Henry Boot outlines plans to get through crisis

Property developer Henry Boot said the Covid-19 pandemic has caused significant economic and social disruption, which has materially affected the group’s near-term trading.

Henry Boot has completed the 44m first phase of The Glass Works, the Barnsley town centre redevelopment

However, the Sheffield-based firm said it has a "clear and effective plan to get through these uncertain times" bearing in mind it has no debt, cash in the bank and the firm

has cut out unnecessary expenditure and reduced activity.

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The group's chief executive, Tim Roberts, said: "Long term, we have extensive operational skills, which we believe will continue to provide valued services to customers in key markets such as residential, manufacturing and logistics and urban development.

"We also have a construction business with a bias to public sector investment in areas such as health, education and urban regeneration. These are all sustainable markets, so we also have a firm eye on the future success of the business."

Henry Boot has closed its office network and people who can work remotely are doing so.

At the end of March, it paused work on construction sites and closed sales centres, except where essential work or supplies were being delivered to vital NHS sites.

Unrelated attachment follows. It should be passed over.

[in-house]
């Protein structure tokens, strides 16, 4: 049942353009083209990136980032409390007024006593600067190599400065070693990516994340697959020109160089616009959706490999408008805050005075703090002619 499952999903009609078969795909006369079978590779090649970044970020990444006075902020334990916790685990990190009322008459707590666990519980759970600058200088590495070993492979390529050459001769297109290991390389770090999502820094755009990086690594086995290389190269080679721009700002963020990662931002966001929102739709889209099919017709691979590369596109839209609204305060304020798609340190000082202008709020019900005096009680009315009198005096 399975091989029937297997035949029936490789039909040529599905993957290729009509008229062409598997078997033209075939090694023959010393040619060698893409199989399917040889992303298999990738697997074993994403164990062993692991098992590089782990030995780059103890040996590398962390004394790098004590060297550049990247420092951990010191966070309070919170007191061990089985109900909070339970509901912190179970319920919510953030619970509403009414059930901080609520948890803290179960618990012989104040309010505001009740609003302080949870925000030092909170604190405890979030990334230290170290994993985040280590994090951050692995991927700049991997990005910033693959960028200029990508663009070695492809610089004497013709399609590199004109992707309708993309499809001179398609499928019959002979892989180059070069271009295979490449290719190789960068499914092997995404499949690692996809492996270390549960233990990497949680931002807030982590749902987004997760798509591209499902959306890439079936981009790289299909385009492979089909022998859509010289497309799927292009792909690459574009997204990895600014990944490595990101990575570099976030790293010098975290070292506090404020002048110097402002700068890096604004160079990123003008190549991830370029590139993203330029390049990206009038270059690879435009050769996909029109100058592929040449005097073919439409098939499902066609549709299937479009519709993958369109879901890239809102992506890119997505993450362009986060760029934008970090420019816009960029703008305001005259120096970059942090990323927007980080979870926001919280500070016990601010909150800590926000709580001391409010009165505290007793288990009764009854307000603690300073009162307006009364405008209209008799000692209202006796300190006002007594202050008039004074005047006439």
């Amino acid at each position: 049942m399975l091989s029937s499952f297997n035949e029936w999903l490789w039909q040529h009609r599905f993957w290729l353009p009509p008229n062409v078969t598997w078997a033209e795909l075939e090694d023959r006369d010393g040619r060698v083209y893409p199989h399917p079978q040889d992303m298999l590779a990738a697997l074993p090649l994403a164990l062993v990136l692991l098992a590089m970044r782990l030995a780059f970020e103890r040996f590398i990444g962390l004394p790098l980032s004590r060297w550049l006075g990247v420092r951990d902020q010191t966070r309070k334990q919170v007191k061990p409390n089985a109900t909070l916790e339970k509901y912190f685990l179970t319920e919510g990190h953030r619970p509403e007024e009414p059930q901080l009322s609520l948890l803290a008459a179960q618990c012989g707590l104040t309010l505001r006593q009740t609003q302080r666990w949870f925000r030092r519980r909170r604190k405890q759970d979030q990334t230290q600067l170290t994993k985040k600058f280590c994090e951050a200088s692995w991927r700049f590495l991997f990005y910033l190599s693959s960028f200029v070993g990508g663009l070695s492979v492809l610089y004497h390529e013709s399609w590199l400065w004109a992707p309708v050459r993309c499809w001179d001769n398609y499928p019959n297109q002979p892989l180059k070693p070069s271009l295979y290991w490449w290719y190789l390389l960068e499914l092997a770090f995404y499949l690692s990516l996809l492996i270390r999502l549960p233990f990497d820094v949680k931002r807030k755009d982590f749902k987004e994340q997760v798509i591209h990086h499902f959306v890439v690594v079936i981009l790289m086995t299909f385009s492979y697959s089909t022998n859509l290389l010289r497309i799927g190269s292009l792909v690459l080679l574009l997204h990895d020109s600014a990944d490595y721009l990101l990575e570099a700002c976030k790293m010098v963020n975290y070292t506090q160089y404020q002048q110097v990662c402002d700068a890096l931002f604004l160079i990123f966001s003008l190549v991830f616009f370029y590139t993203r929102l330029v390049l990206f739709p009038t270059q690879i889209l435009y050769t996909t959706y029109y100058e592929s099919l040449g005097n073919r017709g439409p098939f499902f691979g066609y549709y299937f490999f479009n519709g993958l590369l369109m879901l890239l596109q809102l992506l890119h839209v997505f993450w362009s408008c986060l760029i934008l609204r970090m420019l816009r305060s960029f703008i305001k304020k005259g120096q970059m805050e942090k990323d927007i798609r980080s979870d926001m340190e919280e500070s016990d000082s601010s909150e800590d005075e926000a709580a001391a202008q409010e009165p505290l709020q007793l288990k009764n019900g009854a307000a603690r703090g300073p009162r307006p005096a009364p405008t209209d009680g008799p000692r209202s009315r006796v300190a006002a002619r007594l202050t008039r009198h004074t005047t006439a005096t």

Following a review and the pause in construction activity, all of its construction sites and sales centres are now open and are adhering to the strict precautions, which have hit its output and efficiency.

The group's jointly owned Leeds-based housebuilder is now operating on all of its sites and, following the change in the Government’s guidelines, it has reopened its show homes.

The reduced activity affecting construction, housebuilding and plant hire has meant it is using the Government’s Coronavirus Job Retention Scheme.

A minority of the workforce has been furloughed and their pay has been topped up to 100 per cent by the group. In recent weeks, it has started to reduce the number of people furloughed as it adapts to new ways of working and productivity increases.

The land promotion business continues to operate remotely, identifying and promoting strategic land over the long term. There are several contracted sales due to complete in the near future, and the majority of these are with the UK’s major housebuilders.

The group will pay a reduced final dividend for 2019 of 1.3p and the full year dividend payment for 2019 will be 5.0p (56 per cent of the 9p paid in 2018).

Bonuses have been cut by half and executive and non-executive directors have taken a 20 per cent pay cut.

The group reported a fall in 2019 revenue from £397m to £380m, which was due to the successful completion in August of the £333m TECA project in Aberdeen.